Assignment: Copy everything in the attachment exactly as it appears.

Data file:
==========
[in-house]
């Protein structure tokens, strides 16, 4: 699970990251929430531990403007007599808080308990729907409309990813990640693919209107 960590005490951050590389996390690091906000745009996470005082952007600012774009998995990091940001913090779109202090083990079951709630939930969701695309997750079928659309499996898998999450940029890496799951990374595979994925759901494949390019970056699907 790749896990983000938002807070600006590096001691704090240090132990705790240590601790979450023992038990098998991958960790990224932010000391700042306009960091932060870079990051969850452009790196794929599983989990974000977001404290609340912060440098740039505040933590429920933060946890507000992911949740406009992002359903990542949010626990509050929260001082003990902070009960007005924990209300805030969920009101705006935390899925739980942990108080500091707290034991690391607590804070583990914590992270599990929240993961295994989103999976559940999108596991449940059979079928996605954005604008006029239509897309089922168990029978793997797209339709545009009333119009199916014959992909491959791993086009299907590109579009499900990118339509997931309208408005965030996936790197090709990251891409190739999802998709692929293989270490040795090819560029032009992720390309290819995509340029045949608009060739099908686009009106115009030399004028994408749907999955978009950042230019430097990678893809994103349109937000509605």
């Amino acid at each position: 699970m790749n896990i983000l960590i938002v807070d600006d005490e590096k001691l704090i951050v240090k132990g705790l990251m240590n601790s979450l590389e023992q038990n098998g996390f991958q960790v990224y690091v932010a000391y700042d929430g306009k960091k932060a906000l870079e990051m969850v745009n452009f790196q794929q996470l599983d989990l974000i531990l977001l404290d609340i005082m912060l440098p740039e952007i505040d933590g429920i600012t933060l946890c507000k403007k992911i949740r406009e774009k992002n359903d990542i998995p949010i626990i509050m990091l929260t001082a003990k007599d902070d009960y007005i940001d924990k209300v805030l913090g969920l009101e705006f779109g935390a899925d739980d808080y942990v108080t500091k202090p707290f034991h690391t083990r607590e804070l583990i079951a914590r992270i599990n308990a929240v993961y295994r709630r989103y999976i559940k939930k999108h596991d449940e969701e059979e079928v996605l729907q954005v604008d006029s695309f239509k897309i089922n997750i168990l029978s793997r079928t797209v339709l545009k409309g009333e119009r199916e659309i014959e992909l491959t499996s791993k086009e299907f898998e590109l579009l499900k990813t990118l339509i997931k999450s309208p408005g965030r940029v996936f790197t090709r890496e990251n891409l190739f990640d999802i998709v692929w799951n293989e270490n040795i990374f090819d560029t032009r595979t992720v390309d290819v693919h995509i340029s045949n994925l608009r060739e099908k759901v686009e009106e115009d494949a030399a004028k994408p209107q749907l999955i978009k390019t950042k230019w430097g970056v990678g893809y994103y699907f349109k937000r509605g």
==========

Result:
[in-house]
């Protein structure tokens, strides 16, 4: 699970990251929430531990403007007599808080308990729907409309990813990640693919209107 960590005490951050590389996390690091906000745009996470005082952007600012774009998995990091940001913090779109202090083990079951709630939930969701695309997750079928659309499996898998999450940029890496799951990374595979994925759901494949390019970056699907 790749896990983000938002807070600006590096001691704090240090132990705790240590601790979450023992038990098998991958960790990224932010000391700042306009960091932060870079990051969850452009790196794929599983989990974000977001404290609340912060440098740039505040933590429920933060946890507000992911949740406009992002359903990542949010626990509050929260001082003990902070009960007005924990209300805030969920009101705006935390899925739980942990108080500091707290034991690391607590804070583990914590992270599990929240993961295994989103999976559940999108596991449940059979079928996605954005604008006029239509897309089922168990029978793997797209339709545009009333119009199916014959992909491959791993086009299907590109579009499900990118339509997931309208408005965030996936790197090709990251891409190739999802998709692929293989270490040795090819560029032009992720390309290819995509340029045949608009060739099908686009009106115009030399004028994408749907999955978009950042230019430097990678893809994103349109937000509605």
């Amino acid at each position: 699970m790749n896990i983000l960590i938002v807070d600006d005490e590096k001691l704090i951050v240090k132990g705790l990251m240590n601790s979450l590389e023992q038990n098998g996390f991958q960790v990224y690091v932010a000391y700042d929430g306009k960091k932060a906000l870079e990051m969850v745009n452009f790196q794929q996470l599983d989990l974000i531990l977001l404290d609340i005082m912060l440098p740039e952007i505040d933590g429920i600012t933060l946890c507000k403007k992911i949740r406009e774009k992002n359903d990542i998995p949010i626990i509050m990091l929260t001082a003990k007599d902070d009960y007005i940001d924990k209300v805030l913090g969920l009101e705006f779109g935390a899925d739980d808080y942990v108080t500091k202090p707290f034991h690391t083990r607590e804070l583990i079951a914590r992270i599990n308990a929240v993961y295994r709630r989103y999976i559940k939930k999108h596991d449940e969701e059979e079928v996605l729907q954005v604008d006029s695309f239509k897309i089922n997750i168990l029978s793997r079928t797209v339709l545009k409309g009333e119009r199916e659309i014959e992909l491959t499996s791993k086009e299907f898998e590109l579009l499900k990813t990118l339509i997931k999450s309208p408005g965030r940029v996936f790197t090709r890496e990251n891409l190739f990640d999802i998709v692929w799951n293989e270490n040795i990374f090819d560029t032009r595979t992720v390309d290819v693919h995509i340029s045949n994925l608009r060739e099908k759901v686009e009106e115009d494949a030399a004028k994408p209107q749907l999955i978009k390019t950042k230019w430097g970056v990678g893809y994103y699907f349109k937000r509605g």